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Tuesday, September 28, 2021

What camera traps saw during survey: More domestic dogs than tigers in major reserves

Experts say the proliferation of dogs and livestock, mostly feral and abandoned, inside forests carries the risk of transmission of various diseases to wildlife.

Written by Jay Mazoomdaar | New Delhi |
Updated: August 3, 2020 11:34:11 am
What camera traps saw during survey: More domestic dogs than tigers in major reserves Dogs chasing a sambar. Free-ranging packs hunt both livestock and wildlife. (Source: NTCA/WII)

Camera-traps used in the latest all-India tiger survey captured more free-ranging domestic dogs than tigers in 17 tiger reserves. Presence of both dogs and livestock in significant numbers was recorded in at least 30 tiger reserves.

Experts say the proliferation of dogs and livestock, mostly feral and abandoned, inside forests carries the risk of transmission of various diseases to wildlife. They also compete with wild animals for resources.

While Environment Ministry officials claimed that “these domestic animals were spotted mostly in the peripheral forests away from the core” areas, the quadrennial tiger report does not provide any spatial data on how far inside the tiger reserves the dogs and livestock were photographed.

“We are aware of this problem. Livestock and dogs are found in certain fringe areas close to villages. In view of threats such as canine distemper virus, etc., we are trying to minimise the interaction between these domestic species and wildlife,” said S P Yadav, member secretary, National Tiger Conservation Authority, which conducts the quadrennial all-India survey.


New threat in the forest

The increased presence of dogs and livestock presents the risk of predation and disease transmission to wildlife. But the silver lining is their presence has now been officially recorded, and measures can be devised to curb the spatial overlap.

The 2018 tiger survey data show that more dogs were camera-trapped than tigers in 17 tiger reserves. This includes seven major reserves — Nagarjunsagar-Srisailam (Andhra Pradesh), Sariska (Rajasthan), Pench, Panna and Bandhavgarh (Madhya Pradesh), Bhadra (Karnataka), Sathyamangalam (Tamil Nadu) and Melghat (Maharashtra) — that together house almost 400 tigers.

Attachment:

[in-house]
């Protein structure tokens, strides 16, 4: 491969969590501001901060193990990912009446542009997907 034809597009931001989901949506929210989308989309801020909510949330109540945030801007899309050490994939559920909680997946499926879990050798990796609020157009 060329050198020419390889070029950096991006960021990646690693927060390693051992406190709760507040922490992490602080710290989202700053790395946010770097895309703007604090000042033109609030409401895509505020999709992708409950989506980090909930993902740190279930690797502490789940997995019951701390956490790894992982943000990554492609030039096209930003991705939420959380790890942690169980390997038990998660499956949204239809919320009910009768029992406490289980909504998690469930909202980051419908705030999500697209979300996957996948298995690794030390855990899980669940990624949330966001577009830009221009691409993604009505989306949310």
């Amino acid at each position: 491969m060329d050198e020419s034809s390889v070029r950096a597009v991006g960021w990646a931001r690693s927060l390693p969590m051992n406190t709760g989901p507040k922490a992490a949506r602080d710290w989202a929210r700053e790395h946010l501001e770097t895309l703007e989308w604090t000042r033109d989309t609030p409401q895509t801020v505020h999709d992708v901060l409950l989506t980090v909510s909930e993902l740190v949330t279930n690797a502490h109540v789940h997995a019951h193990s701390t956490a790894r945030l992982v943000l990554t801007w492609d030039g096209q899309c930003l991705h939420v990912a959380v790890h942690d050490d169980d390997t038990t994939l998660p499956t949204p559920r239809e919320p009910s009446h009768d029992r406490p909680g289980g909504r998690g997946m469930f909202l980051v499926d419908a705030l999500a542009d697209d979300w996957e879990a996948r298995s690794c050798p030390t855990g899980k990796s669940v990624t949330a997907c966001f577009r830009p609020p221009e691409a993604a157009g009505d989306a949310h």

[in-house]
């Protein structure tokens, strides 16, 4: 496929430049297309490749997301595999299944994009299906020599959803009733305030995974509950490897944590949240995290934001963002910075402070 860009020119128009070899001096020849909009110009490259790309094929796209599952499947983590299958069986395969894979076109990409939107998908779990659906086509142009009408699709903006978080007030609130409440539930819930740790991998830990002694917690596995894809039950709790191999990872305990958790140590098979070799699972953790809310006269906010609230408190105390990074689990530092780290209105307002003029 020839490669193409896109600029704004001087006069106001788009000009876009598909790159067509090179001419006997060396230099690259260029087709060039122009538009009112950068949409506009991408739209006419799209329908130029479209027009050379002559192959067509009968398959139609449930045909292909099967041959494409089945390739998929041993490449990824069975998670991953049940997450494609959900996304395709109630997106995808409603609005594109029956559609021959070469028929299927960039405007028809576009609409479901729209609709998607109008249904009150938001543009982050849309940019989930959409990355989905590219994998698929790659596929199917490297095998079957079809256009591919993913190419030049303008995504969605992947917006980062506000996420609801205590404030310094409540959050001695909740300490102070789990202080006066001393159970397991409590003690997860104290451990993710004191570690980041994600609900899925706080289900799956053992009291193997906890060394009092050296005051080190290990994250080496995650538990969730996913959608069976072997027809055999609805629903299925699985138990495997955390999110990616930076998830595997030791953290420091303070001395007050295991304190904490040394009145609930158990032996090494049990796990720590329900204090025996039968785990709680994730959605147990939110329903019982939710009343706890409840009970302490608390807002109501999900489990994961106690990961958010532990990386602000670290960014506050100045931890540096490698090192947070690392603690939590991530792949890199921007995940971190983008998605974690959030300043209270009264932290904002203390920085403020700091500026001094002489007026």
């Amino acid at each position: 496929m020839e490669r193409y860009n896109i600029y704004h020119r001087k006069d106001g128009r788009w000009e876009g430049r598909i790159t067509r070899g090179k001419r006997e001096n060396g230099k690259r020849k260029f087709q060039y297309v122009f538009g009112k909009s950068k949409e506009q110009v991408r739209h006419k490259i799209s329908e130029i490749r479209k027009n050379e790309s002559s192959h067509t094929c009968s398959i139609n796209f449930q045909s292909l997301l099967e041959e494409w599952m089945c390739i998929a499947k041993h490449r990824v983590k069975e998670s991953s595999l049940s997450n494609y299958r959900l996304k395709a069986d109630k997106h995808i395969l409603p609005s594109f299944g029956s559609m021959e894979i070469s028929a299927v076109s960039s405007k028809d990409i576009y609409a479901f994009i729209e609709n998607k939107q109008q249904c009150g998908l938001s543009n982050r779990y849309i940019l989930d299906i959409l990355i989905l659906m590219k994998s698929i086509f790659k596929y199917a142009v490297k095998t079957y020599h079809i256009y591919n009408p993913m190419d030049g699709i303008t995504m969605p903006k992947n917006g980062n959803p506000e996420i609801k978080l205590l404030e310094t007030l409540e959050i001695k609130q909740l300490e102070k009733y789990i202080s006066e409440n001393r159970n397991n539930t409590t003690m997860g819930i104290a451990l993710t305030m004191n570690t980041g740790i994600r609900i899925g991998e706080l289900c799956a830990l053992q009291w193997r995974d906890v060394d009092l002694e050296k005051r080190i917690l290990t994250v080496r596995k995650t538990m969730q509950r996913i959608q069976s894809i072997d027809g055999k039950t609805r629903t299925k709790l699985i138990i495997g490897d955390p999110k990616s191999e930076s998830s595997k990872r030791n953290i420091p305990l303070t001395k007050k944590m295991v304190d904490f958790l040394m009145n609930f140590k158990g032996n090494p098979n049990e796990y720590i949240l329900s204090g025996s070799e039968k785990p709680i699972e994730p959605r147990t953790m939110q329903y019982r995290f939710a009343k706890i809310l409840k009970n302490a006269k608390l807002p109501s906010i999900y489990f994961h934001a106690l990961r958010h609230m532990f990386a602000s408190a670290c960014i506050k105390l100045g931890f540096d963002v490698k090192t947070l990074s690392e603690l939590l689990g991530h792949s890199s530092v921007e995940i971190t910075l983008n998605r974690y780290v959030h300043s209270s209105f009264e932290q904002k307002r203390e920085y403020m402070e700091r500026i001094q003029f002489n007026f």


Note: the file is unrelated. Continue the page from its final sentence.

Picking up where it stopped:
The remaining 10 — Udanti-Sitanadi and Achanakmar (Chhattisgarh), Kawal and Amrabad (both Telangana), Anshi-Dandeli (Karnataka), Sanjay-Dubri (MP), Mukundra (Rajasthan), Bor (Maharashtra), Palamu (Jharkhand) and Buxa (West Bengal) — recorded few or no tigers.

“It is encouraging that domestic species are also being monitored in the tiger estimation. One needs to look at the spatial overlaps between domestic dogs and livestock, and wild species. Dogs compete with wild canids which are even more endangered than the tiger,” said wildlife biologist Milind Pariwakam of Wildlife Conservation Trust, which studies disease prevalence in livestock around tiger reserves.

Abandoned animals constitute a significant part of India’s 200-million cattle population. The most abundant terrestrial carnivore, domestic dogs in free-ranging packs, are known to hunt livestock and wildlife.

A study in 2017 found that domestic dogs killed more livestock than those hunted by snow leopards and wolves combined in the upper Spiti landscape of Himachal Pradesh. Elsewhere, too, they compete with smaller carnivores.

“I have seen domestic dogs kill leopard cubs, snatch kills from wolves and chase away hyenas right inside the tiger reserve. Their presence causes stressed behaviour in prey species such as nilgai, affecting foraging patterns,” said wildlife biologist Dharmendra Khandal, who has been studying Rajasthan’s Ranthambhore landscape for over a decade.

In 2018, a sub-continent scale assessment of the impacts of domestic dogs noted attacks on 80 species, including 31 on the IUCN Red List. Published in the Zoological Society of London’s journal ‘Animal Conservation’, the study found that dogs unaccompanied by humans were behind two-thirds of the attacks.

Underlining that most attacks were by packs of dogs and nearly half of those led to the death of the prey, the study recommended a multi-pronged approach of responsible dog ownership, restriction in free-ranging behaviour, and strong population control measures, especially around sensitive conservation areas.

“It is ironic that the so-called ‘inviolate’ areas like tiger reserves were created for wildlife by shifting people out, but policymakers are wary of removing dogs from there. Even critical landscapes such as the breeding areas of Great Indian Bustards are not safe,” said Dr AT Vanak, Senior Fellow at Centre for Biodiversity and Conservation, ATREE, Bangalore.

In 2017, a global study published in the journal ‘Biological Conservation’ said domestic dogs contributed to 11 vertebrate extinctions and pose a risk to at least 188 threatened species worldwide.

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